Retailers are going all in on the internet of things. Whether it’s with cameras that monitor for shoplifters or sensors that track individuals via their smartphone’s Wi-Fi when they step inside a store, retailers are increasingly capturing the data we’re generating in their brick-and-mortar locations. They’re using the data to understand everything from who is buying their products to who is stealing from them to how to better optimize their supply chain.
Almost 9 out of 10 (87%) of retailers consider connected tech inside their stores as critical to their success, and 92% have implemented some form of IoT in their stores, according to a report out this week from Microsoft. As the chart below indicates, retailers in both the U.S. and Europe are already using the IoT fairly extensively.
That’s not to say that adoption is without its challenges. Microsoft finds that deploying IoT projects at scale is difficult, and that 88% of retailers have had one of their IoT projects fail in implementation. Additional challenges include increased privacy regulations and customer concerns over technologies such as facial recognition.
Wired wrote an excellent article about the new notices popping up in retail stores in California as a result of the newly enacted California Consumer Privacy Act. The stores’ signs direct shoppers to websites that tell the consumers they are either being monitored via facial recognition software or being tracked using the identification of their smartphone’s Wi-Fi transmissions. As the the article points out, some retailers are putting these notices in relatively nondescript locations in the store — or are forgoing posting them altogether.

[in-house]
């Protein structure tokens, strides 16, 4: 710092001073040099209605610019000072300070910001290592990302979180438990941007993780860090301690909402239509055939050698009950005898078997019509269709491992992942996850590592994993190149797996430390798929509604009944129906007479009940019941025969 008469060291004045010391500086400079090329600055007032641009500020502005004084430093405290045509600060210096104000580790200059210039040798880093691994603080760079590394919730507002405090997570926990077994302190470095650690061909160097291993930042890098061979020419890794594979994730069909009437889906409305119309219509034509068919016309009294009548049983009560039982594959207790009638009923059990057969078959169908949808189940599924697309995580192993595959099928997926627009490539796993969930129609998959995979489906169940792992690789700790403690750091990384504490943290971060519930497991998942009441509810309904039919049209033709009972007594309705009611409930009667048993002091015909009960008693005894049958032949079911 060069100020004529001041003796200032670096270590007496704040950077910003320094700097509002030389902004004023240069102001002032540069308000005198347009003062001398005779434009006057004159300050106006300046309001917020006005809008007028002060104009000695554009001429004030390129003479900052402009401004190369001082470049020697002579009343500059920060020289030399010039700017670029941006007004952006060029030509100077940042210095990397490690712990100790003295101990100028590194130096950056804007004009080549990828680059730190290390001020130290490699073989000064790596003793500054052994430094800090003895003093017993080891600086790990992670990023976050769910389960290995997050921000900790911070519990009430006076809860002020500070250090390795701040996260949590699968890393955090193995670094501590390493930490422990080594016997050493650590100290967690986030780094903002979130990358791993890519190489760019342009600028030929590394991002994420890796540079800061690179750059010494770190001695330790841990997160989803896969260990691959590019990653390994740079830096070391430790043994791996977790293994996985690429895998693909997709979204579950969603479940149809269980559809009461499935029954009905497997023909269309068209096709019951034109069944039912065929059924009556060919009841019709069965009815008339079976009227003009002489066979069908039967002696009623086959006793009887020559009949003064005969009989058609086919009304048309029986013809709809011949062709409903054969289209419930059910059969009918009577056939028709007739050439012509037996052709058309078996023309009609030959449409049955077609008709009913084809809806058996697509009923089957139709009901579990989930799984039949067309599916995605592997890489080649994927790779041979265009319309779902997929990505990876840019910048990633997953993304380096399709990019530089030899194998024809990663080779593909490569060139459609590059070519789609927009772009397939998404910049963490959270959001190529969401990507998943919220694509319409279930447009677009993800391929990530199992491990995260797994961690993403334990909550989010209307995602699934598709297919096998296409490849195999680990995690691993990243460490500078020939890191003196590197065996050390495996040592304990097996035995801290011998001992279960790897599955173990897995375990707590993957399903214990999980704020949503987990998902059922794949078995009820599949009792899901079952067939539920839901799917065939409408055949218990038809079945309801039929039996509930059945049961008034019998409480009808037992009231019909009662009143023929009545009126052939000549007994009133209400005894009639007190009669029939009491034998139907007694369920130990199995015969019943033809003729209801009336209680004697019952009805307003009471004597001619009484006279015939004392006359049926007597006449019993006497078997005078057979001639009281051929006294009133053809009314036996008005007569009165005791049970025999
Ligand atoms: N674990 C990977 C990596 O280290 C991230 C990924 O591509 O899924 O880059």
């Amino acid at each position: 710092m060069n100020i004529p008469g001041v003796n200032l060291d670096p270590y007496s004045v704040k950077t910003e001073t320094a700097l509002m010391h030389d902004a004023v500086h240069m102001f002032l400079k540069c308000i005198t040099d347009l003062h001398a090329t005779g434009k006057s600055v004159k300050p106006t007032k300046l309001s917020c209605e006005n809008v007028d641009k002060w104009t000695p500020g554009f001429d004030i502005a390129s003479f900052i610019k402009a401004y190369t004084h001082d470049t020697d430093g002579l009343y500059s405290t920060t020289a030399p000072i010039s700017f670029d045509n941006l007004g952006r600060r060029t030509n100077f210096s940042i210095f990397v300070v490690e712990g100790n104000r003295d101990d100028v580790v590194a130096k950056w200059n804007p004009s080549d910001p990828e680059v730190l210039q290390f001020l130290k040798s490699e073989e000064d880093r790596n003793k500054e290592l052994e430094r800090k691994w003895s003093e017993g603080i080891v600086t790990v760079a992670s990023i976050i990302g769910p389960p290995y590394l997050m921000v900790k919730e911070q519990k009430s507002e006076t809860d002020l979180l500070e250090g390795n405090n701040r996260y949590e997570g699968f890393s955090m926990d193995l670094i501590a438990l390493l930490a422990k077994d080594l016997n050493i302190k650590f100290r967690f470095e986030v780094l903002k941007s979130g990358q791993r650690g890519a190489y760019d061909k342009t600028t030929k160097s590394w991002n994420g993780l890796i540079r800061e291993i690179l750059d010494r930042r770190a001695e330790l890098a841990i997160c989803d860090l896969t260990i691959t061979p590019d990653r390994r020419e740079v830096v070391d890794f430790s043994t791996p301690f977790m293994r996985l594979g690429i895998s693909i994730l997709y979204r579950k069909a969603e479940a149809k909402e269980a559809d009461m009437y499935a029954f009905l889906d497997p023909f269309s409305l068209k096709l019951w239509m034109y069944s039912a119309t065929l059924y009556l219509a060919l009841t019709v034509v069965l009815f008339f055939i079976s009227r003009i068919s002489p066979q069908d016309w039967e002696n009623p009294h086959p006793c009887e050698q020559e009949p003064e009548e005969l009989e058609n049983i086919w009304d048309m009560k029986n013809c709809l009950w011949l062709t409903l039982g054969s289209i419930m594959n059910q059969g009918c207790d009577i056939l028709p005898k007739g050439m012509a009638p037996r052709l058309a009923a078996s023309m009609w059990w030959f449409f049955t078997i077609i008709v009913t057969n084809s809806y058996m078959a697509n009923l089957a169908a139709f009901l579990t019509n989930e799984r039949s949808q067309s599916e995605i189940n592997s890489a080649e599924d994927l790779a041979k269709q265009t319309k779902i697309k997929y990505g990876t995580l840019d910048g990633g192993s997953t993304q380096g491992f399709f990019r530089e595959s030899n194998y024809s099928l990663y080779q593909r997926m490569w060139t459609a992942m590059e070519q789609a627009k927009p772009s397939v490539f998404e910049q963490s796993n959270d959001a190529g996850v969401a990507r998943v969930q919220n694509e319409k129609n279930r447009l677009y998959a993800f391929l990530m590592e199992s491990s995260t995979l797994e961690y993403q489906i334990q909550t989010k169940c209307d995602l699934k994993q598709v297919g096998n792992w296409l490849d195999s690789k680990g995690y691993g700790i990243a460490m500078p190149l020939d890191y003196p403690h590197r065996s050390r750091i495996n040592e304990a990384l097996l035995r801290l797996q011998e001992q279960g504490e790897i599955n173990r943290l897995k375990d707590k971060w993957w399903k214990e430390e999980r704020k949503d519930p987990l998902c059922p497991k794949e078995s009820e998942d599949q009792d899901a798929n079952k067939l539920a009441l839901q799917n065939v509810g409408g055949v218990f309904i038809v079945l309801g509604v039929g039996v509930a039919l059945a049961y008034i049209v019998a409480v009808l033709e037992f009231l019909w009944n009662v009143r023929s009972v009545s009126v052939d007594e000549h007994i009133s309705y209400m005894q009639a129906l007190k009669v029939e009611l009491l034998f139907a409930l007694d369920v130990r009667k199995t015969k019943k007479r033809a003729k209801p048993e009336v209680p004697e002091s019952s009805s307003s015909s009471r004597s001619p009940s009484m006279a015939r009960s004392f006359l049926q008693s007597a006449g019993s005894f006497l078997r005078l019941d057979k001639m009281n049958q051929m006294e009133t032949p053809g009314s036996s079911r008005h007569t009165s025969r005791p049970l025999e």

And while cameras are one of the technologies retailers are using, they aren’t the only one, or perhaps even the dominant one. Profitect, a company purchased last year by Zebra Technologies, makes analytics software that tracks items using RFID tags as they move throughout the store. The software can determine if the items are behaving “normally” — such as by traveling through an aisle, stopping at a checkout counter, and then leaving — or in an “abnormal” fashion, such as by sitting idly behind a counter or in a storage area before being carried off-premise.
Profitect helps stores manage and detect problems using cameras. But as CEO Guy Yehiav points out, there are many other products out there designed to help retailers that aren’t using facial recognition systems. Profitect customers such as Home Depot are using more basic analytics at cash registers, for example, or looking at past purchases by an individual to determine if there’s fraud at play.
And while fraud and face detection tech might make headlines, most of IoT in stores is used for more quotidian purposes. According to Microsoft’s report, in the next two years we’ll see 50% of retailers offer some form of automated self-checkout, up from 37% today. We’ll also see better inventory management, with smart shelving systems. The use of such systems will rise from 39% today to 49%. Smart shelving systems use tags on products, cameras, and even sensors to detect when products are out so the software can alert an employee that they need to be re-stocked.
In the store of the future, you’ll no longer have to flag someone down and ask if they have your favorite granola, or if they can find the sweater you want in another size “in the back.” You may no longer have to interact with a cashier, either. Instead you’ll have the chance to check yourself out, using the self-scanning systems already in widespread use today or perhaps even the more highly automated systems in place at the Amazon Go stores, where you walk in, pick your items, and walk out, all while a camera tracks your purchases and charges your account.
Though while in theory, IoT and analytics may make it more difficult for shoplifters or employees who have sticky fingers to take what they want, I have a hunch that more organized criminals will find ways around the current systems. Humans adapt to technology as much as technology adapts to us.